The Movie That is the Bridge Between the world of SAC and the 1996 Movie

Solid State Society is a made-for-TV movie that takes place after GITS:SAC 2ndGIG.

It's been two years since Motoko Kusanagi left Section 9. No one has heard or seen from her, not even her mentor/confidante Batou, but as the opening makes clear, Kusanagi is still close by and keeping a very close eye on her old friends in Section 9 and the world of cyber crime.

The story begins when a lieutenant of the former dictator of the Siak republic, who himself is taking asylum in Japan, takes a hostage, then winds up killing himself in a fit of panic. But not before revealing "the Puppeteer is coming!"

Section 9 finds that 12 other members of the former Siak president's military guard have also killed themselves. After the former leader of Siak is found dead Section 9 is off and running.

The investigation leads to a child smuggling ring (how the Siak dictator came to be involved in it is never explained) whose beneficiaries are a collective of elderly people, the "Noble Rot Senior citizens," who take the kids as their own. Noble Rot is a group of wealthy, elderly invalids who see in the children a chance to shape Japan's future, and form the children into a national ruling class. Togusa finds out that that the elderly connivers of Noble Rot are in fact the Solid State Society. The Puppeteer it turns out is working hand in hand with them. Why is the reason behind the story.

This is a different world than the one of the first two seasons of GITS:SAC. For starters it's far darker than GIG1 or even GIG2. Section 9 is bigger than ever --over 20 people now, mostly never before seen characters who we never get an introduction to, not even a speaking part. As Aramaki puts it, he wants a group that can cover multiple investigations at a time without using all it's resources. Togusa is now team leader, and a big improvement over Kusanagi IMHO. His cop manner is much more likeable than Kusanagi's lone-wolf routine.

The other thing one notices is that we start to see an introspective Kusanagi. She is more like the angst-ridden moaner from the '96 movie and less like the still-friendly cop from the two SAC series. If one watches SAC:GIG1, then SAC:GIG2, Solid State Society and Ghost in the shell, in that order it's clear how the producers masterfully transform Kusanagi from a person capable of experiencing happiness to a woman consumed by her doubts about her own humanity. If anyone who thinks SAC exists in an "alternate universe" watches the series and the 3 movies, all in order, they'll have no doubts they're all in the same universe when it's over.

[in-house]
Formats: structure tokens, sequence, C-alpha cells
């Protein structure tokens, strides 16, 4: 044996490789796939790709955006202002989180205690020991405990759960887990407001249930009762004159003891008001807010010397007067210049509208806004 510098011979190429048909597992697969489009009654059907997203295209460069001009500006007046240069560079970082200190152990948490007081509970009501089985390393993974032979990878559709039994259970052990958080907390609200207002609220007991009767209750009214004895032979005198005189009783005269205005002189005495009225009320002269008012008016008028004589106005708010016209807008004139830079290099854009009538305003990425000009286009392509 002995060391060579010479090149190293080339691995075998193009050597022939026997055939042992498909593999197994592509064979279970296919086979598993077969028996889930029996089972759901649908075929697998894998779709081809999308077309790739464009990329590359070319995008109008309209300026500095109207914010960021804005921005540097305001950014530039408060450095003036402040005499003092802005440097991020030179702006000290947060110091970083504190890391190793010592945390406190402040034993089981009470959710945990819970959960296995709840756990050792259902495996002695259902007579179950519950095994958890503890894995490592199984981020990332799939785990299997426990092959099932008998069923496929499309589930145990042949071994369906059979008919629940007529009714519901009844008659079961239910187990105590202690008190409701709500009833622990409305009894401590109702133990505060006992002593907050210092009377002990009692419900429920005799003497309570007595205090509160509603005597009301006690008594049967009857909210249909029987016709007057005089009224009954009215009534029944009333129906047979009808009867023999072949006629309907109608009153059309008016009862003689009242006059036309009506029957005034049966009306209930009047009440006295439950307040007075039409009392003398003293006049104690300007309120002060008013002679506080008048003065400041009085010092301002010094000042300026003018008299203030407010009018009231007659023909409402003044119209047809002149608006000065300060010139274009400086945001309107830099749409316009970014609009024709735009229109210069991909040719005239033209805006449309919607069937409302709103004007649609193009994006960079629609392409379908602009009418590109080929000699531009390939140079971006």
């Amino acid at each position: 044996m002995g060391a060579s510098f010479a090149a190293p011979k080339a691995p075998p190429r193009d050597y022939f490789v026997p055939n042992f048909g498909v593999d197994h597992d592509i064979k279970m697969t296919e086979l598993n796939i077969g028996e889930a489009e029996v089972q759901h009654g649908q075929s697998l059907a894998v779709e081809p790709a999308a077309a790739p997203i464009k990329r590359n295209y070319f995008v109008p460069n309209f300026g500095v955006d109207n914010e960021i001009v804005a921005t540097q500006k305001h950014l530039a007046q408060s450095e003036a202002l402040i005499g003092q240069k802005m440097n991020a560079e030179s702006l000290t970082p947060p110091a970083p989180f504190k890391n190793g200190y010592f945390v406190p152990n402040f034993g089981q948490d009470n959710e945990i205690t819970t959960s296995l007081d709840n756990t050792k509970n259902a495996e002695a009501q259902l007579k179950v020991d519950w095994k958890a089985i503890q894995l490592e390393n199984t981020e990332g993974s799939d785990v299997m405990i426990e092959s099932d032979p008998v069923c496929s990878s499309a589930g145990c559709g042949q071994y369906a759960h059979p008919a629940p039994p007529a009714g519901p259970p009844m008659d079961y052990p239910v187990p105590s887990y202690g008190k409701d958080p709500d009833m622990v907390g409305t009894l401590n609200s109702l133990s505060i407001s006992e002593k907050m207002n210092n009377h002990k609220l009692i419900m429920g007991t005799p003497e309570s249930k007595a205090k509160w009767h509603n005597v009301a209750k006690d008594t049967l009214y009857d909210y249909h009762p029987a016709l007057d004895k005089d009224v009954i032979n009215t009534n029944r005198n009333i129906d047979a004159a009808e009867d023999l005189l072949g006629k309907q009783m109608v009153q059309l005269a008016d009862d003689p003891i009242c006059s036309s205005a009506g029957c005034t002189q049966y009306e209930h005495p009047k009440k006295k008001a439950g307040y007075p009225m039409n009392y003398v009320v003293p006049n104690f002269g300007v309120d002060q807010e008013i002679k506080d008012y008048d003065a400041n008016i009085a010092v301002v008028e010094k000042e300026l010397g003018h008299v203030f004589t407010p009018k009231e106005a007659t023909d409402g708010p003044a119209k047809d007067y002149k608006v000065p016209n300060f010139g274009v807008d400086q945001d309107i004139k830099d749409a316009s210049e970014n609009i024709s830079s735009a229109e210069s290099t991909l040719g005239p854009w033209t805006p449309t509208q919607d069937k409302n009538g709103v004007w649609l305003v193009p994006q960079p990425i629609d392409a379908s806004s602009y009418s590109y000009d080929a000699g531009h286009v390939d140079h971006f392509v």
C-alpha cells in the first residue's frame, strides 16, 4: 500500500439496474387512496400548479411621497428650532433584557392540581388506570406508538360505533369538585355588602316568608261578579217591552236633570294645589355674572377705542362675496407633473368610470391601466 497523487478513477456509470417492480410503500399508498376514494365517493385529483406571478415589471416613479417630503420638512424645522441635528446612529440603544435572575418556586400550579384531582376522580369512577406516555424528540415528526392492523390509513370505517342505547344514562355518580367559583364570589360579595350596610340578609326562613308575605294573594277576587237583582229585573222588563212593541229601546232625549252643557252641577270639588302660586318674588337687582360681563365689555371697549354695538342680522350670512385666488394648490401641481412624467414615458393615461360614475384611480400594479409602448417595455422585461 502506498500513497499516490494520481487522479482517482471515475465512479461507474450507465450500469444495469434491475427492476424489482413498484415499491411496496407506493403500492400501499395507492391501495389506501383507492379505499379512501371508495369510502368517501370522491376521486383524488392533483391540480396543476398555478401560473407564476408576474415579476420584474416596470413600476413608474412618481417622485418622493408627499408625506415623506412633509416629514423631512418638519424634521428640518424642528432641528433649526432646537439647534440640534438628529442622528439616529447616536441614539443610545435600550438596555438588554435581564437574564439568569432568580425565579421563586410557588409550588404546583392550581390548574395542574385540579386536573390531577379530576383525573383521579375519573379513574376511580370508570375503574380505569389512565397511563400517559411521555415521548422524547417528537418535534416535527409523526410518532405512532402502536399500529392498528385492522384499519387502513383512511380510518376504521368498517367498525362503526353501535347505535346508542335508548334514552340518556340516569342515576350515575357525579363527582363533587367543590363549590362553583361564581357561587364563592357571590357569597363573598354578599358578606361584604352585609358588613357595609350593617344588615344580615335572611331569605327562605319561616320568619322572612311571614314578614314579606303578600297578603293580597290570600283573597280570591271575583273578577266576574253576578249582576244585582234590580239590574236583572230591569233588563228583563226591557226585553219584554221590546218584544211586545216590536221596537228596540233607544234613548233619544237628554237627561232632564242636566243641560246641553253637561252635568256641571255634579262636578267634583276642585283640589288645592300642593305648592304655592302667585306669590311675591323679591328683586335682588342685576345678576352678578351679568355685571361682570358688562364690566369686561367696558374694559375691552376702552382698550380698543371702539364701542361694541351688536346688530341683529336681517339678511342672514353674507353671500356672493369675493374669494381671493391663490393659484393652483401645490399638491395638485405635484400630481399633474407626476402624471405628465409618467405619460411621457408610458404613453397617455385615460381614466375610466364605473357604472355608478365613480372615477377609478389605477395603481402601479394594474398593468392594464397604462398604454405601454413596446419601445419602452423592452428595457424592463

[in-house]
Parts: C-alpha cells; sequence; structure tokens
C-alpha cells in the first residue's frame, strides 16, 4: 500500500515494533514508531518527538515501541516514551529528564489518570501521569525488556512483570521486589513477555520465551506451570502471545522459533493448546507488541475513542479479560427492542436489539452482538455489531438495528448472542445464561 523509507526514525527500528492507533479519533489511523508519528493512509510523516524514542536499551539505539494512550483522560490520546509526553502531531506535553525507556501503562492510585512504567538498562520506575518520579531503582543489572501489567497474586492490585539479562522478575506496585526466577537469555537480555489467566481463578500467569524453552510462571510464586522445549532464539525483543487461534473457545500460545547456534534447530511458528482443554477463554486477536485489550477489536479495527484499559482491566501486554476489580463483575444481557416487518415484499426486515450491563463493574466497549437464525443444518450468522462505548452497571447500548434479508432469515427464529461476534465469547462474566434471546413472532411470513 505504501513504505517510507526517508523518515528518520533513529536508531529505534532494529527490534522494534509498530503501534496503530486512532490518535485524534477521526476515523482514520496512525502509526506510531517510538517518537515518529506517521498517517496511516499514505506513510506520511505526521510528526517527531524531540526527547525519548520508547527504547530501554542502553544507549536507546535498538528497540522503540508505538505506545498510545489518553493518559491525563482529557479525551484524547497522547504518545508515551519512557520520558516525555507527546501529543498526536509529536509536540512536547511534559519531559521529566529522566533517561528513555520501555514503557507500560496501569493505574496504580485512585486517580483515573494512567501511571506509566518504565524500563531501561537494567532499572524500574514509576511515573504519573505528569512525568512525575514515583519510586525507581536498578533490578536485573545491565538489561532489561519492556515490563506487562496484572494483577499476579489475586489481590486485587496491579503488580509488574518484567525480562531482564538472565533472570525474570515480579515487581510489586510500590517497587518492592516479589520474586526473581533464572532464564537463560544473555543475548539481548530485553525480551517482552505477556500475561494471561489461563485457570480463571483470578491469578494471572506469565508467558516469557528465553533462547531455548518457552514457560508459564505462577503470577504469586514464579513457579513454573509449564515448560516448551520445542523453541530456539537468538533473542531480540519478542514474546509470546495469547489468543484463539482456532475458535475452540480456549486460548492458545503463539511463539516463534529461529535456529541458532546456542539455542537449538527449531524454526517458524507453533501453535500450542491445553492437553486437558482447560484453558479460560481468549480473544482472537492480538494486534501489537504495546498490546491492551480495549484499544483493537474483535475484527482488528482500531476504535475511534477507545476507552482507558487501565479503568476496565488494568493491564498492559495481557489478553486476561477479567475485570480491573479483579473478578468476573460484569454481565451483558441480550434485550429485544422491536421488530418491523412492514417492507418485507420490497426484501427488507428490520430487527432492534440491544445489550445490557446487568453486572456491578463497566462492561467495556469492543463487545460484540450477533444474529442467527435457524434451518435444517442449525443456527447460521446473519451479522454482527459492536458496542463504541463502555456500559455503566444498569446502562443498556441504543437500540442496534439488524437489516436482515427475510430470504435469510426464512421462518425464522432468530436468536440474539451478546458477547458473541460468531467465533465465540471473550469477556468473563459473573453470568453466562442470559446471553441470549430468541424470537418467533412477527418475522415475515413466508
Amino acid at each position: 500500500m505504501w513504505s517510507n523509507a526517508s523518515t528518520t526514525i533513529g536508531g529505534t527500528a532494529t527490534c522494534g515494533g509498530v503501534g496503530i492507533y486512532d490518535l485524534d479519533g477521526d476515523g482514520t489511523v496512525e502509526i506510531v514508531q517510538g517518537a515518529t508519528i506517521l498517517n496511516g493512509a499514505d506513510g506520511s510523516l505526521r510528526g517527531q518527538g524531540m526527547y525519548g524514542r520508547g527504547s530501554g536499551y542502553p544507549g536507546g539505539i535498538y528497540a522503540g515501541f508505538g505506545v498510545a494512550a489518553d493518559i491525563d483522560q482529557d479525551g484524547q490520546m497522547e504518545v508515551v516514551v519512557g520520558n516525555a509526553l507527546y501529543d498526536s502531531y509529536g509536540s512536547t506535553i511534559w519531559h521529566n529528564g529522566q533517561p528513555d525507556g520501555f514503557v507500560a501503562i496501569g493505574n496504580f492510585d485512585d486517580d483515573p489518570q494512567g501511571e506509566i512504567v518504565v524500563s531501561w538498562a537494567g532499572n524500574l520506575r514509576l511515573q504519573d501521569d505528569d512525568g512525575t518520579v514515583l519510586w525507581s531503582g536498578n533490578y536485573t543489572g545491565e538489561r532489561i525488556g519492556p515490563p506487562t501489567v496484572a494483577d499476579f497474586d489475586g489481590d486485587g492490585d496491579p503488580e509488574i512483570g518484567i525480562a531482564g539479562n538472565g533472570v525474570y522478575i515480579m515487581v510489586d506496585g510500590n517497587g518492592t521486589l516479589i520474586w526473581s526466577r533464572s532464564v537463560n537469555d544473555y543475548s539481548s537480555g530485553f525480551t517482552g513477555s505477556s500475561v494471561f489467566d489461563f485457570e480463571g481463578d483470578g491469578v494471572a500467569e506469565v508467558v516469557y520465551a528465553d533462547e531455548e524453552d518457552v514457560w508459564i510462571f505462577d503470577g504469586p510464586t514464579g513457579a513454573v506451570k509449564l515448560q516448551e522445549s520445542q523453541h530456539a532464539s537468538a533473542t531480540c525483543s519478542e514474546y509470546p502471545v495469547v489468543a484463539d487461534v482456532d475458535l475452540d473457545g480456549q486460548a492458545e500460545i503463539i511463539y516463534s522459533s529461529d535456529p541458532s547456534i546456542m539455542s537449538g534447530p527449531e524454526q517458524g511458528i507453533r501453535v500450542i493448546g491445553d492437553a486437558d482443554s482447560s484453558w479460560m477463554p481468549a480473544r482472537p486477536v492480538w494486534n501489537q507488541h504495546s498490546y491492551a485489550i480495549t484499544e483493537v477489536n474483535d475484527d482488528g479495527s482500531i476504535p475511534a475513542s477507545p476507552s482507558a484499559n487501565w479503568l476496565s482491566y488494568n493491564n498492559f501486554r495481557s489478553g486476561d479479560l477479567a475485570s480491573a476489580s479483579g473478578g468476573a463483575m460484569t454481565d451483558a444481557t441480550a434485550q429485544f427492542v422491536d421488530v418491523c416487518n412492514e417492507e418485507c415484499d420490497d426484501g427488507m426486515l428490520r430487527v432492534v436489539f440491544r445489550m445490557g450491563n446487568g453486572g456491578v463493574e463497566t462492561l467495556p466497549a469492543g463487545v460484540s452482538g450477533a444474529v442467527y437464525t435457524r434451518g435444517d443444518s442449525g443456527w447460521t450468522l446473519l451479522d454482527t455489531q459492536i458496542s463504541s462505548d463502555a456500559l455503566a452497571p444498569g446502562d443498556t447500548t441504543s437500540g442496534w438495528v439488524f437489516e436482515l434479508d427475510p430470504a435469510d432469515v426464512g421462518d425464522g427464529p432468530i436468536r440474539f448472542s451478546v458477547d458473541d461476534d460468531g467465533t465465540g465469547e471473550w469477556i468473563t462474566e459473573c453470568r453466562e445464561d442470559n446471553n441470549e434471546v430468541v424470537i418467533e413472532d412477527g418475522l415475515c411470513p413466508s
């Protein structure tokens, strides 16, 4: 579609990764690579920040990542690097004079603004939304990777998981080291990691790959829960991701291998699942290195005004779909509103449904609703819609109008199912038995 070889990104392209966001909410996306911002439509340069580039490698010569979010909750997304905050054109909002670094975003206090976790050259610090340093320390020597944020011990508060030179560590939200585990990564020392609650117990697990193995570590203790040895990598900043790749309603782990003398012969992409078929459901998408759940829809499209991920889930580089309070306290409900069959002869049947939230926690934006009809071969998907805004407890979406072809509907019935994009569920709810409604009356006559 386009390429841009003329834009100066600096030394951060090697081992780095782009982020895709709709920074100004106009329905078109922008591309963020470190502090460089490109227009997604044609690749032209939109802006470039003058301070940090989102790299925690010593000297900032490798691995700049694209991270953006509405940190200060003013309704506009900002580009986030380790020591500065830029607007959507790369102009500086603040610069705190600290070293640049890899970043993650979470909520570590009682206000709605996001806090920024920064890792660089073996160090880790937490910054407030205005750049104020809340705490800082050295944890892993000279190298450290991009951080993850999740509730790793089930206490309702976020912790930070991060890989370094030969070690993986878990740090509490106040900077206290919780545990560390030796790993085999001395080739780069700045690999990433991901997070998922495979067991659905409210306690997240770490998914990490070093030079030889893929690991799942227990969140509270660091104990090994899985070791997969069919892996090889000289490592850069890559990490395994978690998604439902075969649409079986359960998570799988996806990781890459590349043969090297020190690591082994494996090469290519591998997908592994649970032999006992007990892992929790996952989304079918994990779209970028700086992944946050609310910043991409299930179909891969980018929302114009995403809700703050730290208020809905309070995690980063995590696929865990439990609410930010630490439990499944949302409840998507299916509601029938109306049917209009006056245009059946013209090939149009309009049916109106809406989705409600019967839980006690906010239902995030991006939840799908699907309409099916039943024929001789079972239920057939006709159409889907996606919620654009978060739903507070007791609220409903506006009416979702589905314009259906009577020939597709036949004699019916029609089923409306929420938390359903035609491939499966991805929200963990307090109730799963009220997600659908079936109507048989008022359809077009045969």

I don't have to say anything about the animation for GITS:SAC:SSS. It's feature worthy, and I expect no less from the GITS:SAC Committe. They ALWAYS deliver the goods visually. The writers tell a complex (at times unnecessarily so)

but engaging story, and after a couple viewings you will actually get it all! :D

Solid State Society is a strong entry in the GITS cannon, although it blatantly borrows themes from the '96 movie --former dictator seeking asylum; the "Puppeteer," which sounds almost exactly like the "Puppet Master".

Still it's stronger than GITS:Innocence, but not as "philosophical" as either of Mamoru's works. Those who felt the first movie was too talky and a tad too dark will like this one much better. Although the international politics angle is no simpler the story focuses more on crime-solving and isn't so bleak.

For non-fans this film stands on it's own as a good movie, and will get them used to the gritty, sophisticated world of GITS:SAC, though for the uninitiated it's not the most accommodating place to be introduced to the series. For fans of the series this movie is a must-have, not just because it's another great story in a fascinating universe fans already love, but because it completes Kusanagi's character arc.


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